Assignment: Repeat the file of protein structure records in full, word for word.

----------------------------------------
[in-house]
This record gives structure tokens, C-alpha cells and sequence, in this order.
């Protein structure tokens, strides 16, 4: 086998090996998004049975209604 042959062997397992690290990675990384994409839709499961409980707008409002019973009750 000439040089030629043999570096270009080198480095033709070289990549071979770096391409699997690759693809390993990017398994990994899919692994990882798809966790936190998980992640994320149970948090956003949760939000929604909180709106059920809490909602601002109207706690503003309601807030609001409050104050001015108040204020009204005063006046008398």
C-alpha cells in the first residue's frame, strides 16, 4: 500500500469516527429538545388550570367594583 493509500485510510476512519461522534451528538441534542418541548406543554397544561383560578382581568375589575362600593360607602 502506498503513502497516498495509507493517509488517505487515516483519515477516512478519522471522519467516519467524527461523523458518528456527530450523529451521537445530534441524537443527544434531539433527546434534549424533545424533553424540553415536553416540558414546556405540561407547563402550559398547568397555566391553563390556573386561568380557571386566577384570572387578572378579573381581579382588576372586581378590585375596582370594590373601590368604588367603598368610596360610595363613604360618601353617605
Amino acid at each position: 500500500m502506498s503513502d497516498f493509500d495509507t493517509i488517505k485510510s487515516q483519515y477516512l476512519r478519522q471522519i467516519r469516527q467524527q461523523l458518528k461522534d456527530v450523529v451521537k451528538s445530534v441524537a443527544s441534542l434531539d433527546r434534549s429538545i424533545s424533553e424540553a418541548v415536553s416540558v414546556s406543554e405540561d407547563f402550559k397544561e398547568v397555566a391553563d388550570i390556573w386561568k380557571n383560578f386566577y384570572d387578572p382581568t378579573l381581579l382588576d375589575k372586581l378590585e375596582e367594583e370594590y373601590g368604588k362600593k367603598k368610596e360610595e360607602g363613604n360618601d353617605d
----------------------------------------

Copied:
[in-house]
This record gives structure tokens, C-alpha cells and sequence, in this order.
């Protein structure tokens, strides 16, 4: 086998090996998004049975209604 042959062997397992690290990675990384994409839709499961409980707008409002019973009750 000439040089030629043999570096270009080198480095033709070289990549071979770096391409699997690759693809390993990017398994990994899919692994990882798809966790936190998980992640994320149970948090956003949760939000929604909180709106059920809490909602601002109207706690503003309601807030609001409050104050001015108040204020009204005063006046008398």
C-alpha cells in the first residue's frame, strides 16, 4: 500500500469516527429538545388550570367594583 493509500485510510476512519461522534451528538441534542418541548406543554397544561383560578382581568375589575362600593360607602 502506498503513502497516498495509507493517509488517505487515516483519515477516512478519522471522519467516519467524527461523523458518528456527530450523529451521537445530534441524537443527544434531539433527546434534549424533545424533553424540553415536553416540558414546556405540561407547563402550559398547568397555566391553563390556573386561568380557571386566577384570572387578572378579573381581579382588576372586581378590585375596582370594590373601590368604588367603598368610596360610595363613604360618601353617605
Amino acid at each position: 500500500m502506498s503513502d497516498f493509500d495509507t493517509i488517505k485510510s487515516q483519515y477516512l476512519r478519522q471522519i467516519r469516527q467524527q461523523l458518528k461522534d456527530v450523529v451521537k451528538s445530534v441524537a443527544s441534542l434531539d433527546r434534549s429538545i424533545s424533553e424540553a418541548v415536553s416540558v414546556s406543554e405540561d407547563f402550559k397544561e398547568v397555566a391553563d388550570i390556573w386561568k380557571n383560578f386566577y384570572d387578572p382581568t378579573l381581579l382588576d375589575k372586581l378590585e375596582e367594583e370594590y373601590g368604588k362600593k367603598k368610596e360610595e360607602g363613604n360618601d353617605d